This content is from: Local Insights

Colombia: Internationalising capital markets

Luis Gabriel MorcilloMaría Camila Ordoñez

In November 2015, the Brazilian National Monetary Council issued Resolutions 4444 and 4449 with the goal of attracting investments from insurance and local reinsurance companies, pension funds and capitalisation companies (institutional investors) to infrastructure projects.

The most significant regulatory change was the move to increase the limit of investments that institutional investors may direct to so-called infrastructure debentures. These are local bonds issued by companies acting in the energy and infrastructure sectors, whose proceeds must be directed to specific projects (like project bonds). Proceeds from these bonds earned by legal entities are subject to a withholding tax of 15%, but no other taxes. This makes their total tax cost lower than the cost of other debt securities.

Lack of proper infrastructure is one of the main obstacles to Brazilian economic growth. According to the World Economic Forum, investments in infrastructure projects in Brazil will reach $1.2 trillion (approximately R$4.8 trillion) in the next 10 years. Recent research shows that local bonds, in general, accounted for only 19.6% of investment in infrastructure projects in Brazil over the last three years. Forty percent of this came from institutional investors. This is the result of lower long-term interest rates offered by public banks to infrastructure projects. These banks, however, will not be able to finance all the capital needs of such projects.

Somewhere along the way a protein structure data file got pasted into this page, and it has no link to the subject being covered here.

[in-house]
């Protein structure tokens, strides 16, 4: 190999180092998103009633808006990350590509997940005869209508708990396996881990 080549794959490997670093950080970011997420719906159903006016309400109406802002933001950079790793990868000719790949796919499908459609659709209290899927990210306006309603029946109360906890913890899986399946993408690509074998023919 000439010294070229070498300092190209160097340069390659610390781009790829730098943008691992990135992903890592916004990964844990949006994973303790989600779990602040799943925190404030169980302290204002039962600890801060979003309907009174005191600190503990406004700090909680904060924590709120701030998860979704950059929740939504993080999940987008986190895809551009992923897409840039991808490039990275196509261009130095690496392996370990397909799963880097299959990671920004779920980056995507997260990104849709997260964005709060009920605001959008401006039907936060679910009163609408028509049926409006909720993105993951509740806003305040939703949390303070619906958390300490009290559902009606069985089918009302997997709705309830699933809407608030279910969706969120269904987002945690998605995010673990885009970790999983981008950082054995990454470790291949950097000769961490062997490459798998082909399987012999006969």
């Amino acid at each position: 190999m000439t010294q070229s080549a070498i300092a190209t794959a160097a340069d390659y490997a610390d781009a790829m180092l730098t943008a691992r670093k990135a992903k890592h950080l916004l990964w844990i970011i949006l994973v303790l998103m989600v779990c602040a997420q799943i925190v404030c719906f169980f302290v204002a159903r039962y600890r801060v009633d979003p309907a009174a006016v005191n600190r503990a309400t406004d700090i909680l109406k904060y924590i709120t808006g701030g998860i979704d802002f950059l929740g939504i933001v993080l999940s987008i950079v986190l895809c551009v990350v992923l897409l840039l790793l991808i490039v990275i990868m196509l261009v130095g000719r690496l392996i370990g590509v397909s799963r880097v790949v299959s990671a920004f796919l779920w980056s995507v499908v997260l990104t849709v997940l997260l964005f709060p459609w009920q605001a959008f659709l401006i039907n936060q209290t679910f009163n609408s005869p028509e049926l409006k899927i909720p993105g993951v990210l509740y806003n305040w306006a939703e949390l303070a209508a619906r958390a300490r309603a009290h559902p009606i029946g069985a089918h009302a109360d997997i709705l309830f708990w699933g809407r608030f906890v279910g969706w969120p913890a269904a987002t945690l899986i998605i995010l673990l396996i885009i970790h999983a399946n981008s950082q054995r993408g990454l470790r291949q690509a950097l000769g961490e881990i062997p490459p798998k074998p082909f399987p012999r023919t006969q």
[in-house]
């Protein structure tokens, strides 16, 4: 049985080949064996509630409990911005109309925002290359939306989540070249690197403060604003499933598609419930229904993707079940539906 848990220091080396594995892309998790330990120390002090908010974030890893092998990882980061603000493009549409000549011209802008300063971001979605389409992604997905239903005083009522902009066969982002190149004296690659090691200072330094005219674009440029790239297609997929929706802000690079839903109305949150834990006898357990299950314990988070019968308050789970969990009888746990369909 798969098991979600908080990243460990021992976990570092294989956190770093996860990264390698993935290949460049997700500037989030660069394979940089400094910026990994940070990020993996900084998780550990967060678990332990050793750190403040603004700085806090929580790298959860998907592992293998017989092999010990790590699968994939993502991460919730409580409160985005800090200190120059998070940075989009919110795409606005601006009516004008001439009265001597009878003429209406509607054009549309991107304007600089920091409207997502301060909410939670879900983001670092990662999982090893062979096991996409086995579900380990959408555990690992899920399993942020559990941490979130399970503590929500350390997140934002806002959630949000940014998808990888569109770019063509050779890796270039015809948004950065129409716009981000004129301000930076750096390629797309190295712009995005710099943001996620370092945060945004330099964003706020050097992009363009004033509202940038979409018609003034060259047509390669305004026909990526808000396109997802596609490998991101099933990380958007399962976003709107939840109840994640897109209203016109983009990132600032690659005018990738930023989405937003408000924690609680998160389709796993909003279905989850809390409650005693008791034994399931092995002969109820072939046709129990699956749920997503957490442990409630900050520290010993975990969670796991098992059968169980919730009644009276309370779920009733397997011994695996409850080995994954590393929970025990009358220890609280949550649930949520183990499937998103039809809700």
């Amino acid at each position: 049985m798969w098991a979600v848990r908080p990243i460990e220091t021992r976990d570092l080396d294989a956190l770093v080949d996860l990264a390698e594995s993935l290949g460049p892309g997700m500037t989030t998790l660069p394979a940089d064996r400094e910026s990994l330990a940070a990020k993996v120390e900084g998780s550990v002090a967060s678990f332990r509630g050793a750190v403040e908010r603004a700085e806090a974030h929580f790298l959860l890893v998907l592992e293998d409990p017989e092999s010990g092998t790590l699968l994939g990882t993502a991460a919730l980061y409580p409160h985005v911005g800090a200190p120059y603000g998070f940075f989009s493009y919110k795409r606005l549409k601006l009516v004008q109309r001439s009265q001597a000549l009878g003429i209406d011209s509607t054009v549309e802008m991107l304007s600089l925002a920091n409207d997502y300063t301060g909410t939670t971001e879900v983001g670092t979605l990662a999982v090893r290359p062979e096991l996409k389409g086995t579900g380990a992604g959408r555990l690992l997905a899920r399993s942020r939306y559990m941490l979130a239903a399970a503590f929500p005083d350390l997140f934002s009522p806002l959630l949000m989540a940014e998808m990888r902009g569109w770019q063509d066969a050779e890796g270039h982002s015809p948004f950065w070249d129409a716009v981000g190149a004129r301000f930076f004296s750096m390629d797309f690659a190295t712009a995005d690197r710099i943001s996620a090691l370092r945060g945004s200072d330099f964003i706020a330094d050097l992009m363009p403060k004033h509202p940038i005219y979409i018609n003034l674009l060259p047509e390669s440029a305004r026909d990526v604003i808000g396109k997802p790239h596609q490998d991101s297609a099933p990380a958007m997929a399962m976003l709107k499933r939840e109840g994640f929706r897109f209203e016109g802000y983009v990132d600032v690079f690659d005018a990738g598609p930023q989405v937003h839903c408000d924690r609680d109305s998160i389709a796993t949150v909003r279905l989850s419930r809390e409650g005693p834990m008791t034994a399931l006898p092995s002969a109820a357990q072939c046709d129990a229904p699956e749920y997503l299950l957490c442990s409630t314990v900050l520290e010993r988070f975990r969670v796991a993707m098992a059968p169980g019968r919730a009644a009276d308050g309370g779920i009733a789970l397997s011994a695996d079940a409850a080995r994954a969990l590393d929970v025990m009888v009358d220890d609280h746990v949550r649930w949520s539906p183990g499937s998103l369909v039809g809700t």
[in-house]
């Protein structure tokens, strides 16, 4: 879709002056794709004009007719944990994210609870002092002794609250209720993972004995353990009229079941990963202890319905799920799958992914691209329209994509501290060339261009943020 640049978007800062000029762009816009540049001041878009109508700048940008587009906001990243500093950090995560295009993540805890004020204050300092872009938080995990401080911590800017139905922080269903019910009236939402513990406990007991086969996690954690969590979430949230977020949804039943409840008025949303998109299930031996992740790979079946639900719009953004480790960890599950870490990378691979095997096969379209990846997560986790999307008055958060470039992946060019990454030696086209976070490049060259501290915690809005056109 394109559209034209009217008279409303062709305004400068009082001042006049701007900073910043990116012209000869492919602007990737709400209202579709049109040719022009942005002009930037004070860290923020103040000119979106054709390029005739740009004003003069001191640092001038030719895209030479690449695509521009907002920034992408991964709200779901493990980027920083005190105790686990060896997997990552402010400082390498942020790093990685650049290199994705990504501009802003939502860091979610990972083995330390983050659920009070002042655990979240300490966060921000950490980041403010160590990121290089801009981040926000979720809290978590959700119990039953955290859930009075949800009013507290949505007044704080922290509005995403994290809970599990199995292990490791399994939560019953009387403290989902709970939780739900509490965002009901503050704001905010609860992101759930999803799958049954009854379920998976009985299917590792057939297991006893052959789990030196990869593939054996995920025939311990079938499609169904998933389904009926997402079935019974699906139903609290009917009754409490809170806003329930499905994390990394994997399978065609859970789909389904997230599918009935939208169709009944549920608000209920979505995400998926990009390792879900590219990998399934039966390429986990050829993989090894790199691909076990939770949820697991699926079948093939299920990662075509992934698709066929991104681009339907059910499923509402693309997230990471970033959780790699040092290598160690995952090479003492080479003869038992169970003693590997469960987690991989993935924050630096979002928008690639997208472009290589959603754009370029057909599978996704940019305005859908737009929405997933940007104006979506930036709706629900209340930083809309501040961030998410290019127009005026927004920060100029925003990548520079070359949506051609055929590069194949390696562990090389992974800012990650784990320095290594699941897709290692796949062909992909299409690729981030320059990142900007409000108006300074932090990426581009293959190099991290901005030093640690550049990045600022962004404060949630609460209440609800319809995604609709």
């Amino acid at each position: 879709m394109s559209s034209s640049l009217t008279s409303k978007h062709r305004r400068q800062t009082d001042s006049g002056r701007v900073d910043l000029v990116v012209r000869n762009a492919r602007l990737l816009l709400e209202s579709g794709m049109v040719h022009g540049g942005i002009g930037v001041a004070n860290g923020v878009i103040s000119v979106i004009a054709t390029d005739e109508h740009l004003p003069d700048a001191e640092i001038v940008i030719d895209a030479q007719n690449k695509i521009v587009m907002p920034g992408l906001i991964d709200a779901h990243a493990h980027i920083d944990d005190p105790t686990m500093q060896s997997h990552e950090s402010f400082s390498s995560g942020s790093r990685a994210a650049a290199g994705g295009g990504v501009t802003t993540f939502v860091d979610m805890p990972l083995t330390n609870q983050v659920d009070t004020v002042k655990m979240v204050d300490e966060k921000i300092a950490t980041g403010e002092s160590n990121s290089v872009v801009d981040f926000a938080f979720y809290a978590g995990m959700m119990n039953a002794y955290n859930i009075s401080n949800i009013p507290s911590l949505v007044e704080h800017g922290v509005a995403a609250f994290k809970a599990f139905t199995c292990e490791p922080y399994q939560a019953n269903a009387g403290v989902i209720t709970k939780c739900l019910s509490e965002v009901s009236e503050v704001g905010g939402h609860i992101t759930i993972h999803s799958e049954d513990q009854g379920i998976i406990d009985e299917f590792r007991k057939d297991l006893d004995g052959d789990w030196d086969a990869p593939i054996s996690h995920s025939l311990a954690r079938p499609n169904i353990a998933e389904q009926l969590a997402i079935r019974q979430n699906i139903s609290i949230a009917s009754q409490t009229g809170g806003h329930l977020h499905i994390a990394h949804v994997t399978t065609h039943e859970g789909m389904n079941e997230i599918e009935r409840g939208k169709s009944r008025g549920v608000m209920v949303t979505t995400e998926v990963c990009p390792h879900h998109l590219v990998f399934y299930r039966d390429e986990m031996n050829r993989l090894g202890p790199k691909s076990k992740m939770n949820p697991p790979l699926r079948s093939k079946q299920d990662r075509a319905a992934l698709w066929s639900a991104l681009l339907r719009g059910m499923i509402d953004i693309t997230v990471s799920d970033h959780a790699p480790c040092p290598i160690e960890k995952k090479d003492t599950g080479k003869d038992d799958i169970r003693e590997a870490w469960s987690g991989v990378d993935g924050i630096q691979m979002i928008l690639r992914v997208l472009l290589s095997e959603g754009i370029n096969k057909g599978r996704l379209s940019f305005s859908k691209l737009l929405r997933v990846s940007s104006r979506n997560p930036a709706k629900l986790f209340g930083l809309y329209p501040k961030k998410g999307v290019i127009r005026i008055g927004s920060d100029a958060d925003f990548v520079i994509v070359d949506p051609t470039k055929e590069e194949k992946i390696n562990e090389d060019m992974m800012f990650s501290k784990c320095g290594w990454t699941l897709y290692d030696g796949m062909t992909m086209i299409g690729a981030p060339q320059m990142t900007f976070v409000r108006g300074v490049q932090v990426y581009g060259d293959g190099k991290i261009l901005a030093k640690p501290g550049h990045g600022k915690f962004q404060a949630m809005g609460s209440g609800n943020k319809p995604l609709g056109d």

In November 2015, institutional investors had R$631 billion in assets, of which R$467 billion was held by pension funds alone. The regulatory change is an effort by the government to nudge these funds into supplementing the public banks' funding. It was prompted by the widespread belief that institutional investors will strengthen their participation in infrastructure funding in Brazil – as has also been the case in other countries. Increased participation from institutional investors in infrastructure investment would also reduce pressure on the federal government's budget.

The new regulation establishes that infrastructure debentures secured by government bonds that represent at least, 30% of the principal amount are now subject to specific and more advantageous investment limits. Notwithstanding the specific restrictions set out for each type of issuer, the new rules extend the limit for investment in these bonds by pension funds from 70% to up to 80% of the total amount allowed for investments in the fixed-income segment. For insurance, local reinsurance and capitalisation companies, the investment limit allowed in this category is now up to 75% (up from a previous limit of 25%).

With this new regulation, the federal government is continuing its plan to attract new capital providers to local infrastructure companies, and, in so doing to reduce its role as the main financier of such sectors, especially given its current budgetary constraints.

Maurício Santos and Betina Sanglard

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